What you really need for good play with it:
Ball "rollout" detent (CCI detent rings or Chipley Custom barrel backs or Palmer s wedgits)
Anti-doublefeed ball detent (I have adapt Kingmann ball detend from Spyder Victor)
Bottom line & 12oz with antisiphon tube - when you are going on gas CO2
Raised sight rail & 9oz with siphon tube - when you are going on liquid CO2 (back-bottle)
Quickchanger - when you are stock class player
Red dot sight (I sugest ADCO Sure Shot as cheap and durable sight)
40-50rnd hooper or stock feeder
What is good for it:
Anti-doublecock security (I have adapt familiar hammer-trigger system from Nelson guns)
Bolt modification - fourth o-ring for better support
Polished internals & barrel honing
Lightened (from stock 33g you can go to less than 17g) hammer
Shawet cup seal stem (to 3mm in middle)
New (autococker style) valve body with only one big opening and larger (7mm) hole diameter around stem
What is becomingly on it:
Bolt modification - undershot bolt or velocity adjuster trought reduction of gas flow
Some additional o-rings up to different places for sillencing cocking mechanism
.45 grip frame
Short custom 8" barrel or long 16" ported barrel with tacked, massive, "integral" silencer
Laser sight (just for fun, and intimidating newbies, not for use)
After some tinkering work one of the best C/A, DF pumps of ever
Out of the box NOT virtually unusable
All other people on the net are saying that Sterlings are one of the best pumps (that's why I with my friends bought three of these). I only have experience with the first production run spyder threated, Sterlings Bronze with right feed. So all that is written here is referring ONLY to this type of Sterling. I don't know much about Sterling STP, Sterling STP Turbo, Sterling Silver, or others (first non-spyder threated or late center feed with ball detent) Sterling Bronze, but my type of Sterling Bronze can be really excelent marker... but ONLY after a lot of (and highly expensive) custom work (it took me more than one year to accomplish all that tinkering work). In short: it is imho very good as an intermediate product, but out of the box it's virtually unusable. So, this marker is really good ONLY after a lot of custom work (see above what all you need to do)!!!
Main problem here are permanent breaks and rollouts. The diameter of chamber and stock barrel is too large for overwhelming majority of present paint and there are NO ball detents included. There is neither a lockout of bolt or anti-doublecock security, which coupled together with Sterling's very light pump stroke leads to the extended bolt opening itself on it's own and for the player it is very easy to "manualy" doublecock (= lot of breaks due to "failure of human factor"). Conclusion: regularly breaks paint or rolls out from barrel!!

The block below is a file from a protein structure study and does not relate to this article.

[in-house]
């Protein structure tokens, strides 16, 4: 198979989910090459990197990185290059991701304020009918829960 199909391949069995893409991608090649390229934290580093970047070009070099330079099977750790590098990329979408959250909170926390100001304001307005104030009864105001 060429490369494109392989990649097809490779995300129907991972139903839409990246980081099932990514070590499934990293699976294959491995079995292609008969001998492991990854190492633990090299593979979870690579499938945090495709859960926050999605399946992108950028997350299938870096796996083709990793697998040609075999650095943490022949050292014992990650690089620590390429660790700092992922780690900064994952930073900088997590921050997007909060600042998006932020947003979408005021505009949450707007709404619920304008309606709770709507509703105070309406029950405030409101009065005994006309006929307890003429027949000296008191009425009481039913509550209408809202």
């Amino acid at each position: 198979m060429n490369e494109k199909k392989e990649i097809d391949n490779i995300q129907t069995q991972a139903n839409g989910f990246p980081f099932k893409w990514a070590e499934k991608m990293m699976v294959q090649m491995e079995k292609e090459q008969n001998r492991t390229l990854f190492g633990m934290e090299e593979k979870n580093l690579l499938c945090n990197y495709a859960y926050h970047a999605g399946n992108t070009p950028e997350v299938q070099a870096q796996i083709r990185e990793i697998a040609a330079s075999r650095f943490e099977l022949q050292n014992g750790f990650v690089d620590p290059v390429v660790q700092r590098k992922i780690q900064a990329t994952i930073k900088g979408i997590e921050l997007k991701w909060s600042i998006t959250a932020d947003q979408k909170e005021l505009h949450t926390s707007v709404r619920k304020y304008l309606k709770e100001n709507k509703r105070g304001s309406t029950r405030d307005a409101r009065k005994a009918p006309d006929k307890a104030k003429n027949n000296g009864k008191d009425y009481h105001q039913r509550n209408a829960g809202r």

As with many pumps, axis of sighting is too close to ASA, which makes aiming with backbottle and (modern full-face protection) mask impossible. Raised sight rail or bottom line helps with that, but bottom line mount is quite costly and not easy obtainable, because you need Euro-grip bottom line adapter (like for Trracer/Maverick pump) for this type of Sterling.
Velocity is not always adjusted correctly out of the box and it is not too easy to set it - there are not velocity adjustment screws and it is not possible to adjust velocity through tension of springs without disassembly (and change, cut or underlay springs).
So those were disavantages, all headaches that you MUST resolve. Now the good stuff:
Sterling Bronze is little heaviest than Phantom, but a lot more rugged and still a lot lighter than WGP Sniper. He has perhaps most benefits of both and some in addition. With stock barrel and 7-9oz CO2 tank as back-bottle (liquid configuration), he is short, compact and well balanced. With 12oz CO2 tank (or HPA - low pressure, gas confiiguration) he haves very good stability and manoeuvrability.
Key internals that are really under stress (cup seal stem, valve body, hammer, trigger, cocking rod) are made out of match-grade materials. Body and barrel are made of cheap aluminium alloy (no sweet brass or stainless stell yet..), but this seems to not affect endurance or performance, they are lightweight and have perfect corrosion resistance.
If you know the form, Sterling works even so good on HPA, 12g, liquid or gas CO2 with only small changes (after playing with the springs for a while). Its basic structure is a very smart evolved - all parts are simple and handily available, the marker is very easy to clean (even on field) and resistant to penetration of dirt inside the mechanism.
When is good adjusted and has some good paint, its accuracy is simply GREAT (on unregulated CO2, with honned stock barrel and RPS Marbalizer paint diversion below 90mm (3.5 inch) circumscribed circle on 16m (50 feet) distance) and velocity is very consistant (with good solved CO2 and best paint commonly +/- 3 fps for 10 shots). Pump Stroke is legendary, light and smooth out of the box (some say much more better than Carter) and with some mods (fourth bolt o-ring for better support, polished internals) it can be even better. Due to this pump stroke charakteristics, the Sterling has an unusually good fire rate on pump (3 aimed shots or 9 bps with autotrigger are achievable) and is handy even for small kids and weak Ladies' .
With 10-inch stock barell is the Sterling quite loud (amazing, intimidating), but on other side, it can be extremely well suppressed with some mods (with lightened hammer, on liquid CO2 and with longer barrel it can be incredibly quiet). Stock barrel is very good, obviously one of the best stock barrels on market (after honing it seems to be minimally even so good as 12" Smartparts Teardrop, 14" or 16" J&J Ceramic - I know that exsactly because I own them all), so there is really no need to replace it, but on the other side, it is too short for snipers (loud) and unnecessarily long for CQB (an aftermarket barrel might make the paintgun quieter or more compact, but isn't needed for range and accuracy).